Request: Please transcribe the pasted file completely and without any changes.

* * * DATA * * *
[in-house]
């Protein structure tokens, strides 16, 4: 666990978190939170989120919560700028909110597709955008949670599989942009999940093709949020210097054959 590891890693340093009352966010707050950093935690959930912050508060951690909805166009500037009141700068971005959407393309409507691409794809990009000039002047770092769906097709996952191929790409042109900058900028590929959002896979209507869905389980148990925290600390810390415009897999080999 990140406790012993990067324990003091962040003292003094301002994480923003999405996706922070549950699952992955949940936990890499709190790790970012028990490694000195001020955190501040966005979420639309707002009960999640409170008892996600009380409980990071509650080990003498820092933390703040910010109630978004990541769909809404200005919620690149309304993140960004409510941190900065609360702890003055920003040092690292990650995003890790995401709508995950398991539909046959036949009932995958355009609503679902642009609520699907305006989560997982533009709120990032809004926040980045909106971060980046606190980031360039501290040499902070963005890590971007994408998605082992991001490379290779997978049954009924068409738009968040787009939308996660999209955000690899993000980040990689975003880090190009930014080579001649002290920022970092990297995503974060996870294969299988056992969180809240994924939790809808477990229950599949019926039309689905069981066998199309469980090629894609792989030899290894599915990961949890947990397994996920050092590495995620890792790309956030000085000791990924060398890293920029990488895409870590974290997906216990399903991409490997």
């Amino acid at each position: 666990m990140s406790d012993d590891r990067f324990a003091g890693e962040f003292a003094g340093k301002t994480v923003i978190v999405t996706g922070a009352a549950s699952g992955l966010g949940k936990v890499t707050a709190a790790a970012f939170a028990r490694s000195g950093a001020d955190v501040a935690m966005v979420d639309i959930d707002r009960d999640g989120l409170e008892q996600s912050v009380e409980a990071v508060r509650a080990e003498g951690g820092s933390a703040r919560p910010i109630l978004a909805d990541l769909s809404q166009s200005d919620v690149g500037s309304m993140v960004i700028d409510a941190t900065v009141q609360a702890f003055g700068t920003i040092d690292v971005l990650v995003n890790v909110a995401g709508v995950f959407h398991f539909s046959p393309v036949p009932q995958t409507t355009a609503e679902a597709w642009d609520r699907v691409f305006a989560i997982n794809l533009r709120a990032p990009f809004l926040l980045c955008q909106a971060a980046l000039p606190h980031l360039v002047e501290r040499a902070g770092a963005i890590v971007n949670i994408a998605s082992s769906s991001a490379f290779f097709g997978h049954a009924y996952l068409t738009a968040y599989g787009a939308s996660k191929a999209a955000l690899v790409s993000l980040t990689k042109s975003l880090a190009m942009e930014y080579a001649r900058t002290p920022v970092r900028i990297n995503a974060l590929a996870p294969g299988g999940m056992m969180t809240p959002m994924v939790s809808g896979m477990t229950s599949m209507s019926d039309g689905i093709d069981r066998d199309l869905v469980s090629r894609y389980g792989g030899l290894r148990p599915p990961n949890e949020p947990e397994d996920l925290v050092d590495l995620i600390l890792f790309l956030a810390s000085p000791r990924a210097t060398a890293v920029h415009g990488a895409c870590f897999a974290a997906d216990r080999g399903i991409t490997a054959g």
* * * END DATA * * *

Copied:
[in-house]
């Protein structure tokens, strides 16, 4: 666990978190939170989120919560700028909110597709955008949670599989942009999940093709949020210097054959 590891890693340093009352966010707050950093935690959930912050508060951690909805166009500037009141700068971005959407393309409507691409794809990009000039002047770092769906097709996952191929790409042109900058900028590929959002896979209507869905389980148990925290600390810390415009897999080999 990140406790012993990067324990003091962040003292003094301002994480923003999405996706922070549950699952992955949940936990890499709190790790970012028990490694000195001020955190501040966005979420639309707002009960999640409170008892996600009380409980990071509650080990003498820092933390703040910010109630978004990541769909809404200005919620690149309304993140960004409510941190900065609360702890003055920003040092690292990650995003890790995401709508995950398991539909046959036949009932995958355009609503679902642009609520699907305006989560997982533009709120990032809004926040980045909106971060980046606190980031360039501290040499902070963005890590971007994408998605082992991001490379290779997978049954009924068409738009968040787009939308996660999209955000690899993000980040990689975003880090190009930014080579001649002290920022970092990297995503974060996870294969299988056992969180809240994924939790809808477990229950599949019926039309689905069981066998199309469980090629894609792989030899290894599915990961949890947990397994996920050092590495995620890792790309956030000085000791990924060398890293920029990488895409870590974290997906216990399903991409490997």
């Amino acid at each position: 666990m990140s406790d012993d590891r990067f324990a003091g890693e962040f003292a003094g340093k301002t994480v923003i978190v999405t996706g922070a009352a549950s699952g992955l966010g949940k936990v890499t707050a709190a790790a970012f939170a028990r490694s000195g950093a001020d955190v501040a935690m966005v979420d639309i959930d707002r009960d999640g989120l409170e008892q996600s912050v009380e409980a990071v508060r509650a080990e003498g951690g820092s933390a703040r919560p910010i109630l978004a909805d990541l769909s809404q166009s200005d919620v690149g500037s309304m993140v960004i700028d409510a941190t900065v009141q609360a702890f003055g700068t920003i040092d690292v971005l990650v995003n890790v909110a995401g709508v995950f959407h398991f539909s046959p393309v036949p009932q995958t409507t355009a609503e679902a597709w642009d609520r699907v691409f305006a989560i997982n794809l533009r709120a990032p990009f809004l926040l980045c955008q909106a971060a980046l000039p606190h980031l360039v002047e501290r040499a902070g770092a963005i890590v971007n949670i994408a998605s082992s769906s991001a490379f290779f097709g997978h049954a009924y996952l068409t738009a968040y599989g787009a939308s996660k191929a999209a955000l690899v790409s993000l980040t990689k042109s975003l880090a190009m942009e930014y080579a001649r900058t002290p920022v970092r900028i990297n995503a974060l590929a996870p294969g299988g999940m056992m969180t809240p959002m994924v939790s809808g896979m477990t229950s599949m209507s019926d039309g689905i093709d069981r066998d199309l869905v469980s090629r894609y389980g792989g030899l290894r148990p599915p990961n949890e949020p947990e397994d996920l925290v050092d590495l995620i600390l890792f790309l956030a810390s000085p000791r990924a210097t060398a890293v920029h415009g990488a895409c870590f897999a974290a997906d216990r080999g399903i991409t490997a054959g």